An internship program forced online due to COVID-19 presented a silver lining: the geographical barrier facing regional, rural, and remote talent was gone. The class barrier, however, was not. The internship was unpaid, like a majority of university placements. Publicis Groupe, Omnicom Media Group, and Havas – Havas also offers a separate, paid trainee program – all run university-partnered programs, but delayed them due to COVID-19.

WPP pays interns across a number of programs, including two schemes for Aboriginal and Torres Strait Islander students, and asylum seekers and refugees, respectively, both of which run over the summer. WPP agency Opr also runs a paid program, which has been paused in response to the pandemic. Dentsu Aegis Network did not respond to a request for comment on its internship arrangements.

Laird acknowledges this “poignant question”. If the industry’s talent pipeline is only open to those who are financially secure, or supported, enough to swim through it, a career in this industry will remain largely inaccessible. But it’s not “the internship that you and I probably did when we were trying to get a foot in the industry”, he notes.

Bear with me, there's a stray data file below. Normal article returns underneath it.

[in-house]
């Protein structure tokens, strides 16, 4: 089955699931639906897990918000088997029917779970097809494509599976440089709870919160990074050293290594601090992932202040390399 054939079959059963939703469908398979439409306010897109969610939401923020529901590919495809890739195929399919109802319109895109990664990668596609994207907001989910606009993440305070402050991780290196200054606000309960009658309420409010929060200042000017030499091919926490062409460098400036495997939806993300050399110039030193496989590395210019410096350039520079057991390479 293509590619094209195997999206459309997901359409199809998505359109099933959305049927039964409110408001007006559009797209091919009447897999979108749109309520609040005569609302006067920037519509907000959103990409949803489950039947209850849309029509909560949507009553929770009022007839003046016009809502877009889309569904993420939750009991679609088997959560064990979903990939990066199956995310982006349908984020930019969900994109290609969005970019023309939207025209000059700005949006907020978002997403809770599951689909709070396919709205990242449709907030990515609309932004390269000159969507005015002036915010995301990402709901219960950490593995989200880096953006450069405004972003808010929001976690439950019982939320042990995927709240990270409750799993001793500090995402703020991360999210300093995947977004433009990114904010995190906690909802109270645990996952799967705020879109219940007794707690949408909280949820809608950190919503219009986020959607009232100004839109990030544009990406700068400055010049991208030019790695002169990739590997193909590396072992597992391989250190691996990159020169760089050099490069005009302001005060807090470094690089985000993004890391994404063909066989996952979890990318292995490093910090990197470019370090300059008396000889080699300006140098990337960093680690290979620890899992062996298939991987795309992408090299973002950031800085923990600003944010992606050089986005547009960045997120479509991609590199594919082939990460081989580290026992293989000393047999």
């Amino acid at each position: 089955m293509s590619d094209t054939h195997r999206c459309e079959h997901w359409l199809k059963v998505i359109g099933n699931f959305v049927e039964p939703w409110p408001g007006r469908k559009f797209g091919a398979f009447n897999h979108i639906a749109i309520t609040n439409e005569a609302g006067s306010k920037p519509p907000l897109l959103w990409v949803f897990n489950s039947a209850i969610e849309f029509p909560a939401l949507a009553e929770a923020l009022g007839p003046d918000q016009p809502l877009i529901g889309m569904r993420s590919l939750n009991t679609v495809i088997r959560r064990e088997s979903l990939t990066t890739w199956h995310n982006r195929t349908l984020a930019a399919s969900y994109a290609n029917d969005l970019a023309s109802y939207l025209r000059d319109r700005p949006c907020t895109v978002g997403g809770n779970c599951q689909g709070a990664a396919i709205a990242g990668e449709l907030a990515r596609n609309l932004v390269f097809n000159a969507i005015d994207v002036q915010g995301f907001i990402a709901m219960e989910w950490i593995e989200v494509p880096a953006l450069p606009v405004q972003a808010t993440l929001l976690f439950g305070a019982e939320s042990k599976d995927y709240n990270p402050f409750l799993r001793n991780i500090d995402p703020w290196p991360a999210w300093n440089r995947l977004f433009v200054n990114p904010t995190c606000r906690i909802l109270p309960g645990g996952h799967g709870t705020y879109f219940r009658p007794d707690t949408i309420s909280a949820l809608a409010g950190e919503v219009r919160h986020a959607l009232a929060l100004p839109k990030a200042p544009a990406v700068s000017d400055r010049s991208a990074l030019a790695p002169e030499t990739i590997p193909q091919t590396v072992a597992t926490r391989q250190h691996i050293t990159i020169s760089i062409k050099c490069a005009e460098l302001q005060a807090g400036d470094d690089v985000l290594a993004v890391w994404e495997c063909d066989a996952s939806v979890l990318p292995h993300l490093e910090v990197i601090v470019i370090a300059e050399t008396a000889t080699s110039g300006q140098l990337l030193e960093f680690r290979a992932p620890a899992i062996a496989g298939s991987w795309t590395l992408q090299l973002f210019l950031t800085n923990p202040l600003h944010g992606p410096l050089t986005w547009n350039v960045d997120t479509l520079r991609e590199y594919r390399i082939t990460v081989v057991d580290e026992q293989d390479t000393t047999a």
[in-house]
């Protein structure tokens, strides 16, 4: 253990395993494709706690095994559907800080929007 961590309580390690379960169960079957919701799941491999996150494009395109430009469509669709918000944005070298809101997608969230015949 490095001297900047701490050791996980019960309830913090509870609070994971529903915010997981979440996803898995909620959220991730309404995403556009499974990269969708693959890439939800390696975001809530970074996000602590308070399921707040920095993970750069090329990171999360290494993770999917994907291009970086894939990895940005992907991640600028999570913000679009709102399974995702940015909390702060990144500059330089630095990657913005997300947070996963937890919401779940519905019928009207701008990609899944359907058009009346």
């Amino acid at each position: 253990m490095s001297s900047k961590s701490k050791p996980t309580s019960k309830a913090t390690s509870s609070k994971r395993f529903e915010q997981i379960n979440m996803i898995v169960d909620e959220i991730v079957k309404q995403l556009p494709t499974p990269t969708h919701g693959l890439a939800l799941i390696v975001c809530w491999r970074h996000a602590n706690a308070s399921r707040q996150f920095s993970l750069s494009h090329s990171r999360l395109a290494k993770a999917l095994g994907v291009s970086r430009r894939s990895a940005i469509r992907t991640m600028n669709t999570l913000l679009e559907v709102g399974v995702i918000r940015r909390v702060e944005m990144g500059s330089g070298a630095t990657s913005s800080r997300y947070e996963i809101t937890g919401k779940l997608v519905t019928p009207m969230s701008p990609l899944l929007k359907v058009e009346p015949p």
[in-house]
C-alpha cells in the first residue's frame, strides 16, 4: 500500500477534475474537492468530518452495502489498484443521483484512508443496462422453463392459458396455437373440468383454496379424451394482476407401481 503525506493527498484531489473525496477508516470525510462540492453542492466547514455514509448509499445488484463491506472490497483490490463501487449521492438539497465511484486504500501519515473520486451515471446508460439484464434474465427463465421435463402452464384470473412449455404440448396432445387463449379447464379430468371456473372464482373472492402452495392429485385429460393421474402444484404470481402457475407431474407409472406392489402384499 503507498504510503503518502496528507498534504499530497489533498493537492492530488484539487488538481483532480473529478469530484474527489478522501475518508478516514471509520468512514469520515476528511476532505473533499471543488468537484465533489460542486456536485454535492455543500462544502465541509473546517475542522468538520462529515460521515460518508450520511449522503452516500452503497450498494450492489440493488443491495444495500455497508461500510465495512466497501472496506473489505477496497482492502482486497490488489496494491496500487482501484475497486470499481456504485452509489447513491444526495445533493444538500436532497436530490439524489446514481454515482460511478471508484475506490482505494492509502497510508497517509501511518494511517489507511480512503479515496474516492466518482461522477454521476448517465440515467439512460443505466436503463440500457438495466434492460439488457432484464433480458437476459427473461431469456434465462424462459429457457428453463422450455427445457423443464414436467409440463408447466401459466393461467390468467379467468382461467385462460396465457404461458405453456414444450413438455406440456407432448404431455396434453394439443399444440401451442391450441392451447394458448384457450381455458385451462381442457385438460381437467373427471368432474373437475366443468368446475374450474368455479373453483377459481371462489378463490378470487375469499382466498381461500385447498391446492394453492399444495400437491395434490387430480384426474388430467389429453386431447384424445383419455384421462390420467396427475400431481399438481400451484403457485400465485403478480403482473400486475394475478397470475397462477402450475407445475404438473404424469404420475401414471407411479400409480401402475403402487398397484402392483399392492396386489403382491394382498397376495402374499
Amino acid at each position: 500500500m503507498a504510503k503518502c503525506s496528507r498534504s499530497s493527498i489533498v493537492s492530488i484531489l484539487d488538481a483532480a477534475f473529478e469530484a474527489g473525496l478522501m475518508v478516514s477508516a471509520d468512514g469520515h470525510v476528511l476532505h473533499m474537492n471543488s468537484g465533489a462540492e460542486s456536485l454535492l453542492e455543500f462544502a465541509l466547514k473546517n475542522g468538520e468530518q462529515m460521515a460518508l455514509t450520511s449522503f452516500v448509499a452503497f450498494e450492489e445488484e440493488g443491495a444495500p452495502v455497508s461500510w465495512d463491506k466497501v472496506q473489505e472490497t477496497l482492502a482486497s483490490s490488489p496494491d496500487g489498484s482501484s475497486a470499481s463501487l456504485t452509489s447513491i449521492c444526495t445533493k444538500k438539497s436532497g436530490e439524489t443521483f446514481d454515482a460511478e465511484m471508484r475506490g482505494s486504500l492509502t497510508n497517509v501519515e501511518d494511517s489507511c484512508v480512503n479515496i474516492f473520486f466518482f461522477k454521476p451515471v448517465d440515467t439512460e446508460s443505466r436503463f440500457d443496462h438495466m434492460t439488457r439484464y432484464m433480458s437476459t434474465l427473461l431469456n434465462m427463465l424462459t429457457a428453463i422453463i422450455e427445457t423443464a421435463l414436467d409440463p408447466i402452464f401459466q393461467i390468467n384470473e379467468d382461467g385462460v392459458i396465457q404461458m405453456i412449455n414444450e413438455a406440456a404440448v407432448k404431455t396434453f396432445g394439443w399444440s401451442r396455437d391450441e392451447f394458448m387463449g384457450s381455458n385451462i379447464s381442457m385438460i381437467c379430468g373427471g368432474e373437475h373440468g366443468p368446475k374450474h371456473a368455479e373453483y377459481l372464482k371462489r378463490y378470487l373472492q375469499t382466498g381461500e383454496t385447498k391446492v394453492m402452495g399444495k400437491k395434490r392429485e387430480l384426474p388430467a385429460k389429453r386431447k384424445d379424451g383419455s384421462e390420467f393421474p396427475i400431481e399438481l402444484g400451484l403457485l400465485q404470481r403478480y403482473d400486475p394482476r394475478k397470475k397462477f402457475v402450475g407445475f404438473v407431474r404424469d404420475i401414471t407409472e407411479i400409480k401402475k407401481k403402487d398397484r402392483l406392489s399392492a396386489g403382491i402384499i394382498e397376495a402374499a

“The team aren’t filing papers, they’re not doing admin work. They’re not actually doing any work that [we] would otherwise pay an employee to do,” Laird explains.

“It’s part of the course requirements that they have to finish their degrees. So it’s a learning experience. We actually replicated a full week response to brief for a not-for-profit client, and we mentored them through that process. Everything they do, every touch point, is based on their learning and their takeaway, not necessarily what the business gets back. Our benefit is … we have access to the best talent in market.”